The Berks-Mont News (

Helping officers recognize the signs of a drugged driver

By Donna Rovins, News

Tuesday, January 15, 2013

Thirty-five police officers from across the region had the opportunity last week to participate in a training designed to enhance their ability to recognize drivers who may be drug impaired.
The two-day Advanced Roadside Impaired Driving Enforcement (ARIDE) training was offered at the Berks County Fire Training Center. It was developed by the National Highway Traffic Safety Administration (NHTSA) with input from the International Association of Chiefs of Police (IACP) Technical Advisory Panel and the Virginia Association of Chiefs of Police.
ARIDE was created to address the gap in training between the Standardized Field Sobriety Testing (SFST) and the Drug Evaluation and Classification (DEC) programs. The SFST is used by officers at the scene of a motor vehicle stop to assess drivers they suspect of being under the influence of alcohol. The DEC programs use officers trained as drug recognition experts to conduct drug evaluations in a more controlled environment, like a detention facility.
ARIDE is intended to bridge the gap between the two programs by giving officers general knowledge about drugged driver impairments, so they can recognize on the spot, the signs that someone may be driving under the influence of narcotics. The program also promotes the use of drug recognition experts in states that have the DEC program.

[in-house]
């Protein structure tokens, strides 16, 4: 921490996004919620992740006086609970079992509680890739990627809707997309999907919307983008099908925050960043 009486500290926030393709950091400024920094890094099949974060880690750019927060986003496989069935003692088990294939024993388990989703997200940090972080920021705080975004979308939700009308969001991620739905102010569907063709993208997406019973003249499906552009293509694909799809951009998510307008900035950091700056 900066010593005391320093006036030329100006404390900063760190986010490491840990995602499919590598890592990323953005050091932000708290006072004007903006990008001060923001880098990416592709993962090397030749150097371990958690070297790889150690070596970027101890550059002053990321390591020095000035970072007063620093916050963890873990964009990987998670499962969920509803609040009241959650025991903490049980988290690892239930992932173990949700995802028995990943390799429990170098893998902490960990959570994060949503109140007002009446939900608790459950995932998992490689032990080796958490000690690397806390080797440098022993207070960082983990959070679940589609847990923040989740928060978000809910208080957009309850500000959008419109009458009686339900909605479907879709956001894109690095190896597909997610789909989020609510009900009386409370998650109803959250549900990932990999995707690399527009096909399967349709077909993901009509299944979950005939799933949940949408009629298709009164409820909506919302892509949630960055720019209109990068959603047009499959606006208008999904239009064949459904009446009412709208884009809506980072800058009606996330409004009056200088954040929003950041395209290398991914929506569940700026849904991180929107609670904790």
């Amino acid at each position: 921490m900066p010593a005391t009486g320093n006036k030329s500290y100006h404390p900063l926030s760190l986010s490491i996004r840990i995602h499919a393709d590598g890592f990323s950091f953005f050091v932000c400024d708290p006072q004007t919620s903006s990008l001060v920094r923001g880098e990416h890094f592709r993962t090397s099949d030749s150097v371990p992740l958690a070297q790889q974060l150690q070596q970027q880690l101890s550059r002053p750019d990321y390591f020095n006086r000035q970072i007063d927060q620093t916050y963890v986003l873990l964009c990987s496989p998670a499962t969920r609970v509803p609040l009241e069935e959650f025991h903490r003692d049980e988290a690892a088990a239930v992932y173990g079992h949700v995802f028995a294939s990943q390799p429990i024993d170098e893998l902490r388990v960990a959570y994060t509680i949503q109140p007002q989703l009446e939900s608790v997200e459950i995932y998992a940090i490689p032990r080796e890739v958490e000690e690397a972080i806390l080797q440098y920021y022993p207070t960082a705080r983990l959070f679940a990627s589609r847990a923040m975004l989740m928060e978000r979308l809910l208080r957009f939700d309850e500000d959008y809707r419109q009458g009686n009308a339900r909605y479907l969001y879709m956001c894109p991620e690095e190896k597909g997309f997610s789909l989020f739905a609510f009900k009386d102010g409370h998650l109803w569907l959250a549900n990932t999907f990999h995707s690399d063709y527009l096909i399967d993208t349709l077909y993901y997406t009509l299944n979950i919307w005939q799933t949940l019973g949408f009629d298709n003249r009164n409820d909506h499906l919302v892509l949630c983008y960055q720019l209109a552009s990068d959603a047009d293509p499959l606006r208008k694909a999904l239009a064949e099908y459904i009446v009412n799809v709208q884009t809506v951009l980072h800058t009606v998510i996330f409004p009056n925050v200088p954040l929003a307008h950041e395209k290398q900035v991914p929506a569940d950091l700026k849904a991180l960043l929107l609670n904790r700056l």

“In the past, we really didn’t realize why people were failing field tests, we just thought they were ‘like that all the time,’ and we wouldn’t let them drive home,” said Exeter Police officer David Bentz, who took the course in June. “The training opens your eyes to the problem of people abusing particularly prescription drugs. While taking the training you really think back on people you let go in the past and realize they should have been arrested because they are abusing drugs.”
The next level of training for these officers would be to become a Drug Recognition Expert. The DRE uses additional training to determine what types of drugs are being abused so that the appropriate blood test can be taken to ensure a successful prosecution.
“It makes arresting drug abusers much easier because the training gives you the confidence to make the arrest because you realize the signs of abuse,” Bentz added.
As an example, he referenced a situation that occurred the day after the training wrapped up. Bentz explained that one of Exeter’s officers who had been in the training had a driver in custody at 8 a.m. for DUI.
“The driver had used a combination of prescription pills that made him unsafe to drive. The driver admits to not following his doctor’s dosage,” Bentz said. He added that prior to taking the class, the officer would have just gotten the driver a ride home.
The North Central Regional DUI Enforcement program equips funds and coordinates the municipal police DUI enforcement in the following counties: Berks, Northumberland, Schuylkill, Snyder, Union, Columbia, Montour, Monroe and Pike.